When it comes to building a “well-rounded” portfolio, the income component, is often under-emphasized, if not altogether ignored. The focus of many personal investors is primarily on amassing large amounts of capital growth through a variety of investments and then slowly transition from growth to an income-producing portfolio as one nears towards retirement. Investment income is, therefore, often associated with retirement. For individuals who are decades away from retirement, investment income is a low-ranking priority. Yet, think of how having an extra $1500 a year can help you in assisting some of your financial objectives (e.g., help pay monthly household bills). Individuals who are in their twenties and thirties may find it helpful to include considerations for investment income as they formulate their long-term financial goals. Being able to draw upon even a “small but steady stream of income” during pre-retirement years offers several distinct advantages:
1. It can serve as a monetary cushion during gaps of unemployment, long stretches of low income, underemployment or economic uncertainty.
2. Pay for major necessities such as prescription medication.
3. Boost the overall rate of return of your investments.
4. Pare down debt.
5. Fund other financial goals (use investment income to build upon other investments, diversify your portfolio or contribute towards long-term cash savings.).
6. Encourage one to become more proactive and interested in the topic of personal finance. As individuals become heartened by their financial progress and feeling of independence, it spurs them towards greater creativity, personal growth and learning.
What Is Investment Income?
Loosely speaking, investment income refers to income derived from interest, dividends, capital gains or rent. From a practical standpoint, investment income is income generated without the efforts of your physical labor or energy. The income is generated outside of your salary. It is the case of money working for us and creating income.
Investment income can be generated through a variety of vehicles including bonds, certificates of deposit, dividend paying common stocks, equity and income mutual funds, exchange-traded funds, money market funds, preferred stocks, savings bonds and unit trusts. Every investment will possess varying levels of risk. One should carefully evaluate one’s financial goals, personal situation and level of risk tolerance before selecting an investment.
Investment income payments can be variable or fixed. Before choosing an investment, potential investors should have a clear comprehension of how the income will be paid, when it will be paid and the possibility of loss of capital and/or interest, limitations, terms and conditions. Individuals who invest in dividend-paying stocks should be aware that companies can eliminate or reduce dividend payout at any time. Indeed, the dividend payment is never guaranteed. When it comes to selecting an appropriate stock, the dividend yield is simply just one factor to be evaluated. An inordinately high dividend payout can also be a troubling sign that the company is experiencing financial and business difficulties.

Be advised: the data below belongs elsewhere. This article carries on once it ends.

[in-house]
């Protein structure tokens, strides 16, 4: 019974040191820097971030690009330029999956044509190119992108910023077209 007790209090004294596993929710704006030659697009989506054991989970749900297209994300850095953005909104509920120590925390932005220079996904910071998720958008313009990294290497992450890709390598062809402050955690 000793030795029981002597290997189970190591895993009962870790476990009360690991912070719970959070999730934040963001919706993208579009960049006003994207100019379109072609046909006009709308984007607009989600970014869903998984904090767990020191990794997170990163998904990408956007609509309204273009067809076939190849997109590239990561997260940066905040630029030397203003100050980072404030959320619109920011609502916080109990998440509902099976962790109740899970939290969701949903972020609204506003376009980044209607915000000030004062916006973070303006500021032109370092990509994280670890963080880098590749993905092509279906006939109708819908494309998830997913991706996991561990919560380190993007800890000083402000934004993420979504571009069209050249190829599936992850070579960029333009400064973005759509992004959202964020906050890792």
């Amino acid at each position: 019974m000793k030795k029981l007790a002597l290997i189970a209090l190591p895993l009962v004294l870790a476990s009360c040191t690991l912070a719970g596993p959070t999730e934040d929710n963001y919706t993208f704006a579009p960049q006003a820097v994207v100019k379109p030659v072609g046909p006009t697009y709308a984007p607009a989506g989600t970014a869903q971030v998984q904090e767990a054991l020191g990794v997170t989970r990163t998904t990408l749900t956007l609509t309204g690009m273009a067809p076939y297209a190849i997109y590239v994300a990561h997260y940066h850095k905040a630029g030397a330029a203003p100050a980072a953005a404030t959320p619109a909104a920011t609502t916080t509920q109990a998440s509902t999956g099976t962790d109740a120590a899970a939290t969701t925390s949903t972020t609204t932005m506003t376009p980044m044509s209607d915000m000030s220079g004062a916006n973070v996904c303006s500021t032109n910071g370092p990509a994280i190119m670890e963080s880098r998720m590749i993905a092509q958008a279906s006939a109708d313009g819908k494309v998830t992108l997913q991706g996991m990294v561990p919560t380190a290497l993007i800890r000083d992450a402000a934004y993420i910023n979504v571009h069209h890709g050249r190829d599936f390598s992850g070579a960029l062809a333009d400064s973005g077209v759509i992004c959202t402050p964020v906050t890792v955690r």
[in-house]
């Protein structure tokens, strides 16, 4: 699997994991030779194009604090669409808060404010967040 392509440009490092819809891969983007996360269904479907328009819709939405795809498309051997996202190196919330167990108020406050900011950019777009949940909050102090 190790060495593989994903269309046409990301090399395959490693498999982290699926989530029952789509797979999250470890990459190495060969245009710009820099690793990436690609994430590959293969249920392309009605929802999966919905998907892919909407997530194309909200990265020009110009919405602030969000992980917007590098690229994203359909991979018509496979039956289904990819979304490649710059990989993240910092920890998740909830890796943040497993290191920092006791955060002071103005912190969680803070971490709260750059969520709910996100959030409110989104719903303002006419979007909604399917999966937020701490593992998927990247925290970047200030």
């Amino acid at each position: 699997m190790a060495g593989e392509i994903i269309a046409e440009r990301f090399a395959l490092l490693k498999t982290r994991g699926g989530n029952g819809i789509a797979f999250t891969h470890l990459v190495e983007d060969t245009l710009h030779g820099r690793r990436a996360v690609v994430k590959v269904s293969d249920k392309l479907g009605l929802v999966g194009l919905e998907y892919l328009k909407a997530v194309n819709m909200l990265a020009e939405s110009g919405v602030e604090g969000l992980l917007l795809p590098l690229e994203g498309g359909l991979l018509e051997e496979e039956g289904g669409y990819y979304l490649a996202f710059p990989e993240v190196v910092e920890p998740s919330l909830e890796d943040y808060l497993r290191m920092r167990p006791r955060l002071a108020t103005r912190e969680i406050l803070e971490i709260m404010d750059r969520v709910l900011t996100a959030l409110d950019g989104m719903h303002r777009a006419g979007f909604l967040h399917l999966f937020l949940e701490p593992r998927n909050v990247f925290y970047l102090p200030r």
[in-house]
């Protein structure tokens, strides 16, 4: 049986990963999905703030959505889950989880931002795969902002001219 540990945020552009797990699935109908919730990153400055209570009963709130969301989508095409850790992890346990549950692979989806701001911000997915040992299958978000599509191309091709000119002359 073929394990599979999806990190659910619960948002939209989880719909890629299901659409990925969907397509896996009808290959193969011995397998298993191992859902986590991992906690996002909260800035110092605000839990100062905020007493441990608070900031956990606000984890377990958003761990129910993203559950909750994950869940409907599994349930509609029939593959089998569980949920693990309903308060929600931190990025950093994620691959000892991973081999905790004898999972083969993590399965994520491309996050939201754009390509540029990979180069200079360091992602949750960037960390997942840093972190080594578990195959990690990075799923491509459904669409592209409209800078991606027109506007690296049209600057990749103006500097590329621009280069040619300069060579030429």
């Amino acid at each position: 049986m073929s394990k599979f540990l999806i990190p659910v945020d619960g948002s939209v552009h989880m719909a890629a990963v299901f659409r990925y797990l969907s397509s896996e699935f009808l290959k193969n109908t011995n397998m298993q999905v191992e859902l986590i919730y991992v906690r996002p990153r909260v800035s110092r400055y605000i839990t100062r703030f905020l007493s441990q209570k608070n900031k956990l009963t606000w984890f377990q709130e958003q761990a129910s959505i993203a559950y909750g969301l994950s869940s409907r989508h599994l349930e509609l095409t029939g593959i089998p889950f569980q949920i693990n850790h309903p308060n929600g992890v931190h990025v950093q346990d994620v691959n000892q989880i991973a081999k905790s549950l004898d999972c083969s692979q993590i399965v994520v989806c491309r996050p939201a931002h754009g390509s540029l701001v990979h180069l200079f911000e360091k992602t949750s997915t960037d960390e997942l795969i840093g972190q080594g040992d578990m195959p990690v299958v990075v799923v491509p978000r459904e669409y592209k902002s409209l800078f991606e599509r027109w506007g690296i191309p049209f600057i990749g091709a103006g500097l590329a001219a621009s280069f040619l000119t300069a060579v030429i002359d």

Planning For Investment Income
Clearly, the earlier one begins to plan for investment income, the more advantageous it is. Investment asset allocation is a skillful balancing act in terms of planning for long-term growth and income and risk versus reward. There are many types of risk including call or prepayment risk, credit risk, currency risk, default risk, inflation risk, interest rate risk, liquidity risk, market risk, price risk, regulatory risk, reinvestment risk and sector risk.
Additional Points To Keep In Mind:
1. Investment asset allocation is a skillful balancing act in terms of planning for long-term growth and income and risk versus reward. Examples of risk: call or prepayment risk, credit risk, currency risk, default risk, inflation risk, interest rate risk, liquidity risk, market risk, price risk, regulatory risk, reinvestment risk and sector risk.
2. Understand the impact of interest rates on your investment.
3. Anticipate your dividend and interest payments on a calendar (e.g., payments may be made monthly, quarterly or annually).
4. Consider the tax implications of your investment.
5. Find ways to creatively utilize your investment income (e.g., contribute to your emergency funds, strengthen and diversify your portfolio or pay for continuing education classes). Think of investment income as one part of your financial foundation. Look for ways to build upon your financial foundation.
6. Maintain a realistic perspective about your financial goals and progress.
7. Monitor your portfolio diligently and rebalance as necessary.
For informational purposes and not intended as advice and/or recommendation.